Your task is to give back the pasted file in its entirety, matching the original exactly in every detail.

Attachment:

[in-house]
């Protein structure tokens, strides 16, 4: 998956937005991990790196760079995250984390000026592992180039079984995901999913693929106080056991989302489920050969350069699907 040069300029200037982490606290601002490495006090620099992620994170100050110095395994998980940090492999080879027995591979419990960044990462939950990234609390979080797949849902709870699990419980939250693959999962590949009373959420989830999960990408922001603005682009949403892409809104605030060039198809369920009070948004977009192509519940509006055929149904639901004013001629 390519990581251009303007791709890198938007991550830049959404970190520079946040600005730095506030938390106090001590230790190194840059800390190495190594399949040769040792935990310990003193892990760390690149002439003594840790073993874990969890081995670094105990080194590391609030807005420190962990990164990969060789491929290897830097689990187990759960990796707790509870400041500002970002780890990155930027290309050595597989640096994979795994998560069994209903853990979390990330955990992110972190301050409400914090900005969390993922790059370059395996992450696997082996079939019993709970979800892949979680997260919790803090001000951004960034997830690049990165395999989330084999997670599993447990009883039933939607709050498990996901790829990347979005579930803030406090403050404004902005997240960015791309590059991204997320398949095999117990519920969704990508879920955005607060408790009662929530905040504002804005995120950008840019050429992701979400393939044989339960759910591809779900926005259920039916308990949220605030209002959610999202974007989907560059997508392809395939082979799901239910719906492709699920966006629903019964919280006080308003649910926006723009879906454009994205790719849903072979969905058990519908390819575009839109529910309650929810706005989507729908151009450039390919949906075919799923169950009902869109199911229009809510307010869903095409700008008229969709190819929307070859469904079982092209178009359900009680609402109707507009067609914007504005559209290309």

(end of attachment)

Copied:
[in-house]
């Protein structure tokens, strides 16, 4: 998956937005991990790196760079995250984390000026592992180039079984995901999913693929106080056991989302489920050969350069699907 040069300029200037982490606290601002490495006090620099992620994170100050110095395994998980940090492999080879027995591979419990960044990462939950990234609390979080797949849902709870699990419980939250693959999962590949009373959420989830999960990408922001603005682009949403892409809104605030060039198809369920009070948004977009192509519940509006055929149904639901004013001629 390519990581251009303007791709890198938007991550830049959404970190520079946040600005730095506030938390106090001590230790190194840059800390190495190594399949040769040792935990310990003193892990760390690149002439003594840790073993874990969890081995670094105990080194590391609030807005420190962990990164990969060789491929290897830097689990187990759960990796707790509870400041500002970002780890990155930027290309050595597989640096994979795994998560069994209903853990979390990330955990992110972190301050409400914090900005969390993922790059370059395996992450696997082996079939019993709970979800892949979680997260919790803090001000951004960034997830690049990165395999989330084999997670599993447990009883039933939607709050498990996901790829990347979005579930803030406090403050404004902005997240960015791309590059991204997320398949095999117990519920969704990508879920955005607060408790009662929530905040504002804005995120950008840019050429992701979400393939044989339960759910591809779900926005259920039916308990949220605030209002959610999202974007989907560059997508392809395939082979799901239910719906492709699920966006629903019964919280006080308003649910926006723009879906454009994205790719849903072979969905058990519908390819575009839109529910309650929810706005989507729908151009450039390919949906075919799923169950009902869109199911229009809510307010869903095409700008008229969709190819929307070859469904079982092209178009359900009680609402109707507009067609914007504005559209290309």